The U.K’s gambling industry has promised to not take advantage of the current COVID-19 pandemic, but lawmakers are saying their 10-point pledge doesn’t go far enough. More than 22 MPs have called for stricter measures to reduce problem gambling, calling the industry’s proposals “very weak.”
The 22 MPs, as well as two Lords and Dr Henrietta Bowden-Jones, director of the National Problem Gambling Clinic, published a letter demanding more of the industry during this time of crisis. “People are at home and are severely restricted, with access to mini-casinos on their laptops or mobile phones,” they wrote in a letter to Nigel Huddleston, the minister responsible for gambling. “We therefore have deep concerns about the ‘pledges’ which have been proposed this week by the BGC.”
The Betting & Gaming Council (BGC) offered a 10-point pledge recently, specifically promising to not take advantage of problem gambling, as the U.K. largely sits at home with nothing to do. In the letter from the MPs, they suggested these 10 points were weak, and already expected of them by current regulations.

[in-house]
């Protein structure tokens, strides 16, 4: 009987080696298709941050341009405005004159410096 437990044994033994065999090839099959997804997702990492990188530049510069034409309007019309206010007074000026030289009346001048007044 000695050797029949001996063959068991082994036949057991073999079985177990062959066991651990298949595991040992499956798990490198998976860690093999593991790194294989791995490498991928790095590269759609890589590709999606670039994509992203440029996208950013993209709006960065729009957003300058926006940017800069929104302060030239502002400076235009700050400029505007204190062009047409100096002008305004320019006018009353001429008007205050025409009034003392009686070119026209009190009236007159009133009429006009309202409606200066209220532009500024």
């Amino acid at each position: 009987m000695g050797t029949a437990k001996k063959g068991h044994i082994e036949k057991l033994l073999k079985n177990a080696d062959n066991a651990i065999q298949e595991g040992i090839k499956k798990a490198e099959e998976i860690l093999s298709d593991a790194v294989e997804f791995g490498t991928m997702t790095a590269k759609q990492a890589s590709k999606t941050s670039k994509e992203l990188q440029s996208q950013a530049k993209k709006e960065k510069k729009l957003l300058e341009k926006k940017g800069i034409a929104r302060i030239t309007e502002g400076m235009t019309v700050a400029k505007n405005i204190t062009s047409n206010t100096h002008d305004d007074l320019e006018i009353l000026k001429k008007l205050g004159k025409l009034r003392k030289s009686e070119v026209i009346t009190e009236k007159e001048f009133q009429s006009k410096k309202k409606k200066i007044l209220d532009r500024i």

Instead, they suggested five measures, including an end to VIP schemes, a suspension of advertising and bonus offers. They also want a limit to stakes on slot games, with a maximum of £2, and want mandatory limits on total deposits.
Finally, they called on the gambling operators to release internal data to independent researchers, so that they can be assured the public is not put at additional risk of problem gambling during the coronavirus outbreak.
Bowden-Jones made comments that would seem in place even without a crisis. “The U.K. does not shield its young and vulnerable from gambling advertising despite research showing that exposure to gambling will act as a trigger to gamble even in young people. This is not in keeping with a public health approach.”
But she did offer how this current situation may lead to children going online and discovering wagering. “With the current lockdown, many more will be tempted by boredom and financial concerns to try gambling as a way out. Now, more than ever, at this time of uncertainty, a moral code is required from the gambling industry.”
These demands come shortly after the UKGC put in new measures to put the brakes on any acceleration in gambling problems. Operations will now have to slow down their slot spins, and age-restrict VIP programs to those aged 25 and up.